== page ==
Hyderabad: Overworked, underpaid sweepers pour out woes

Overworked, underpaid sweepers pour out woes
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Overworked, underpaid sweepers pour out woes

Highlights

Cleaners or sweepers working in Panchayati Raj schools run by the State government make school premises tidy and clean for students and teachers

Hyderabad: Cleaners or sweepers working in Panchayati Raj schools run by the State government make school premises tidy and clean for students and teachers.

Though government employees receive their retirement benefits, these contingent sweepers are only getting Rs. 4,000 per month as a payable pension.

Fifty-three-year-old R Baloji keeps the school free from rubbish to make walking pleasant and safe for students and teachers. He faces regularity of hazards at work and after his retirement which is close, he is not sure how he would take care of his family members as he is the only bread earner of the family of eight members.

He said: "I have been a sweeper since I turned 18. I love my job, I clean, collect garbage, remove wastes to help the children live hygienic and disease-free life during their school. To meet the basic necessities it is difficult for me and my family. After the retirement l may slip into financial distress as the pension we sweepers receive is not a livable amount."

Like Baloji, over 5,000 contingent sweepers of the city work without any retirement benefit. In most cases, they face risk of health hazards while they get close to the retirement age. Many are forced to live on footpaths or survive by seeking help from others.

D. Krishnaiah, President of Contingent Sweepers 'Welfare Association of Panchayati Raj Schools of Telangana said they do not have any benefit from the government except Rs 4,000 as monthly pension.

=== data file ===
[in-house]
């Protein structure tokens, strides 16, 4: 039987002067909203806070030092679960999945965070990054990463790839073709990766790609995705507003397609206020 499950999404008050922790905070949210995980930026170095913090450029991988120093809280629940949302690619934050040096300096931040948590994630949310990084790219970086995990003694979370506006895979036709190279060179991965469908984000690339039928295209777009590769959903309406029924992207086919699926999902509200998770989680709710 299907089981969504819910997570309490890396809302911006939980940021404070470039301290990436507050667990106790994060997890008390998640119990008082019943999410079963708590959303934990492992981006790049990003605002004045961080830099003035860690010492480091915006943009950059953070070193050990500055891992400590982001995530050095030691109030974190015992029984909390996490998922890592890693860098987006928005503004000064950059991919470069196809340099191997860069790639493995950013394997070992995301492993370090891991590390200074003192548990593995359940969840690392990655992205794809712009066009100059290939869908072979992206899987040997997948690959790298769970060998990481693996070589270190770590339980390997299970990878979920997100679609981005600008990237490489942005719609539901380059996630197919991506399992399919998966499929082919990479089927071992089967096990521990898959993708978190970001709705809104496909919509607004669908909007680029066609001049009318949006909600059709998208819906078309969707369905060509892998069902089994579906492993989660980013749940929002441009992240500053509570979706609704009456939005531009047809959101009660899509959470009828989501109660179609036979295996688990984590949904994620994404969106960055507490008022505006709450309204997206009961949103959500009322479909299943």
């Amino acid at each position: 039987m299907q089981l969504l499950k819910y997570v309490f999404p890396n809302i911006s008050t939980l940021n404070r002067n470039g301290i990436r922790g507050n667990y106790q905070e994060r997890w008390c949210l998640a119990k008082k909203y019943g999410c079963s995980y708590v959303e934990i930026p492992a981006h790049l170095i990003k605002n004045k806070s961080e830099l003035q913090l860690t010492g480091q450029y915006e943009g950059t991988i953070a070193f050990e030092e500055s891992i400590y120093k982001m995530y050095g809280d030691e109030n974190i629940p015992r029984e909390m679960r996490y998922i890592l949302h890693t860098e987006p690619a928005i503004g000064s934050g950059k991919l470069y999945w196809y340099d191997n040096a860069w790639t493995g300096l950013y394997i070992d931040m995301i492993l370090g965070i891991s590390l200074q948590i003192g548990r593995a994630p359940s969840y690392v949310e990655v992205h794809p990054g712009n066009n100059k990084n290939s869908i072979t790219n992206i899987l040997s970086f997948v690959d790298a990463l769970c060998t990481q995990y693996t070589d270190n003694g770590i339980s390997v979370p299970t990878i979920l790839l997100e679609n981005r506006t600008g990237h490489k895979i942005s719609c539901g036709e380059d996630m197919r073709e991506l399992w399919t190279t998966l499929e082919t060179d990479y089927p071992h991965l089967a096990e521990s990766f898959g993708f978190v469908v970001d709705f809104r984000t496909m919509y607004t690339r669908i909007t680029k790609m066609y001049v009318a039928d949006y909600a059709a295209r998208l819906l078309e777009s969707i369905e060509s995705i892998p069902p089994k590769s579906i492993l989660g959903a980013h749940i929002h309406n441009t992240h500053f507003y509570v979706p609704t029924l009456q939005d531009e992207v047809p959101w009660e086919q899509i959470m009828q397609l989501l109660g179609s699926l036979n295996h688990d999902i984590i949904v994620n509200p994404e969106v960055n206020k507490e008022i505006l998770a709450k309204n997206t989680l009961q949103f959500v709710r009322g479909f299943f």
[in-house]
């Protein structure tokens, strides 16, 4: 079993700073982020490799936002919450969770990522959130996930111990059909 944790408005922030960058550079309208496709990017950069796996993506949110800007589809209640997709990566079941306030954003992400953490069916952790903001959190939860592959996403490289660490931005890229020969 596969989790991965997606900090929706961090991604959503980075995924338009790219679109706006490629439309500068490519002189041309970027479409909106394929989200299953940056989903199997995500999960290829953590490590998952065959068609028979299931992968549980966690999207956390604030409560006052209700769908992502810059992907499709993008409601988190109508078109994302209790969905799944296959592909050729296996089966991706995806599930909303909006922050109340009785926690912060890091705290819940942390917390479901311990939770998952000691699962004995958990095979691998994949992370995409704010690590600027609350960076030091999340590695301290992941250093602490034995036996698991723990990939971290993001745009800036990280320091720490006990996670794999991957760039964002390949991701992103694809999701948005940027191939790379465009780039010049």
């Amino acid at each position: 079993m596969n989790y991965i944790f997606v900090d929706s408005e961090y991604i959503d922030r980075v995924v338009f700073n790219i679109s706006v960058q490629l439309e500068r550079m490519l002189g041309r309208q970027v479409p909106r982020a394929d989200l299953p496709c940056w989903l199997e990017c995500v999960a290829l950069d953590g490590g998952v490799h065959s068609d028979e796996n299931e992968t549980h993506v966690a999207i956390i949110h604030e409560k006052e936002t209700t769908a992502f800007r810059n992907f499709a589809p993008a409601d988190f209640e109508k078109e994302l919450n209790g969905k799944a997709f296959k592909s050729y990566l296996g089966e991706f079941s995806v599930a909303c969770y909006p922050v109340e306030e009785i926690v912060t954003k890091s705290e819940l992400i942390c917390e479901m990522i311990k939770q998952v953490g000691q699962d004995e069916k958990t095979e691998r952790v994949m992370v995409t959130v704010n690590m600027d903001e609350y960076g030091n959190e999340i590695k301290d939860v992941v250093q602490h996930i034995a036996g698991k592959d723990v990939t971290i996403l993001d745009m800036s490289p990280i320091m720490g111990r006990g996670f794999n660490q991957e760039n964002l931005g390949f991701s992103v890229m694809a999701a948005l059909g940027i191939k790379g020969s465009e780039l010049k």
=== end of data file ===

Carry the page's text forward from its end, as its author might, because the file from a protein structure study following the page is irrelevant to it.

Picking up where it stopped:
"Contingent sweepers have been working in the State government schools for more than 30 years with minimum pay of Rs. 4,000 per month as decided by the government. Sweepers are struggling hard to work for long hours to get Rs. 5,914 per month," he said.

To meet their family expenses like school fees for their children's education, clothing, food, shelter, and health necessities most of the sweepers were forced to work at odd places.

"Some of us took extreme steps and lost our lives. They cannot lead their lives with such a minimum amount paid by the government. After several requests to the government, we have even made an appeal to the high court but still waiting for a better decision," said S. Veeraswamy, Vice President of the association.

Moreover, during their jobs, they are at a greater risk of infection, injury, and death than average workers, and rarely have insurance or access to health services. Given the nature of their work and their living conditions, they are at higher risk of getting infected with various deadly diseases compared to the general population.

"The Commissioner in memo referred to G.O.Ms. No. 45, Finance (HRM.III) Department, is applicable to regular government servants, who are payable pension on retirement. The contingent employees are not paid a pension or retirement benefits, only contingent wages of Rs. 4,000 are paid per month. The government so far has not taken any policy decision for the survival of sweepers," said Syed Hussain, General Secretary of the association.

"The Telangana government must take a decision favouring sweepers working in Panchayati Raj," demanded Syed Aleem, Joint Secretary of the association.

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